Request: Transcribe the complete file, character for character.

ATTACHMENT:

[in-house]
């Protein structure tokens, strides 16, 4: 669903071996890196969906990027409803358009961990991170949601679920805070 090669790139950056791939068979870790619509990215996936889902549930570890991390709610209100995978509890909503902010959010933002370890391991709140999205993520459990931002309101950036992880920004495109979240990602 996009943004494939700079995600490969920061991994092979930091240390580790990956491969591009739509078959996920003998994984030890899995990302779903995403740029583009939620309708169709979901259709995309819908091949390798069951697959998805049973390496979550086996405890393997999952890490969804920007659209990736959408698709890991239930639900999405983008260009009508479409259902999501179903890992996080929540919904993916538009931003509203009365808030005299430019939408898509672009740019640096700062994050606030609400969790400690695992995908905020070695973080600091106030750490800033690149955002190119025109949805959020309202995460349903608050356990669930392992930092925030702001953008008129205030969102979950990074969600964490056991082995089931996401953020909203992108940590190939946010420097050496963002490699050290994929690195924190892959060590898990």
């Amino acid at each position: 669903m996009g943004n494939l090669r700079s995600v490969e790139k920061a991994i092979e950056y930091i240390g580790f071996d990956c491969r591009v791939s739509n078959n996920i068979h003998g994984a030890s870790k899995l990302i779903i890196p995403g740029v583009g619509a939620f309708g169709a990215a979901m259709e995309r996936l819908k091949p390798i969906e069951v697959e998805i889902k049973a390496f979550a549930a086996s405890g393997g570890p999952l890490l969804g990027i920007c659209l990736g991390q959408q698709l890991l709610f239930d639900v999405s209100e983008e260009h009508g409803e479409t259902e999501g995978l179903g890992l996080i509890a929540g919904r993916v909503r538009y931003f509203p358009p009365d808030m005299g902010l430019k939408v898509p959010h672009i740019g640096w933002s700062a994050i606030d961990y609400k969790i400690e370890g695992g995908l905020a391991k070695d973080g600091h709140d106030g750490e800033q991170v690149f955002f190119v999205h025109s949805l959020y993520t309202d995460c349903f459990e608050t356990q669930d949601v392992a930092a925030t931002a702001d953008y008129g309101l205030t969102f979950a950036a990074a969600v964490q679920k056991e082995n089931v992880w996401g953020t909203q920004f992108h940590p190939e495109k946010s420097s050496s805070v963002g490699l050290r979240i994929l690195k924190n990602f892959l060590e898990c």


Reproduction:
[in-house]
């Protein structure tokens, strides 16, 4: 669903071996890196969906990027409803358009961990991170949601679920805070 090669790139950056791939068979870790619509990215996936889902549930570890991390709610209100995978509890909503902010959010933002370890391991709140999205993520459990931002309101950036992880920004495109979240990602 996009943004494939700079995600490969920061991994092979930091240390580790990956491969591009739509078959996920003998994984030890899995990302779903995403740029583009939620309708169709979901259709995309819908091949390798069951697959998805049973390496979550086996405890393997999952890490969804920007659209990736959408698709890991239930639900999405983008260009009508479409259902999501179903890992996080929540919904993916538009931003509203009365808030005299430019939408898509672009740019640096700062994050606030609400969790400690695992995908905020070695973080600091106030750490800033690149955002190119025109949805959020309202995460349903608050356990669930392992930092925030702001953008008129205030969102979950990074969600964490056991082995089931996401953020909203992108940590190939946010420097050496963002490699050290994929690195924190892959060590898990």
């Amino acid at each position: 669903m996009g943004n494939l090669r700079s995600v490969e790139k920061a991994i092979e950056y930091i240390g580790f071996d990956c491969r591009v791939s739509n078959n996920i068979h003998g994984a030890s870790k899995l990302i779903i890196p995403g740029v583009g619509a939620f309708g169709a990215a979901m259709e995309r996936l819908k091949p390798i969906e069951v697959e998805i889902k049973a390496f979550a549930a086996s405890g393997g570890p999952l890490l969804g990027i920007c659209l990736g991390q959408q698709l890991l709610f239930d639900v999405s209100e983008e260009h009508g409803e479409t259902e999501g995978l179903g890992l996080i509890a929540g919904r993916v909503r538009y931003f509203p358009p009365d808030m005299g902010l430019k939408v898509p959010h672009i740019g640096w933002s700062a994050i606030d961990y609400k969790i400690e370890g695992g995908l905020a391991k070695d973080g600091h709140d106030g750490e800033q991170v690149f955002f190119v999205h025109s949805l959020y993520t309202d995460c349903f459990e608050t356990q669930d949601v392992a930092a925030t931002a702001d953008y008129g309101l205030t969102f979950a950036a990074a969600v964490q679920k056991e082995n089931v992880w996401g953020t909203q920004f992108h940590p190939e495109k946010s420097s050496s805070v963002g490699l050290r979240i994929l690195k924190n990602f892959l060590e898990c």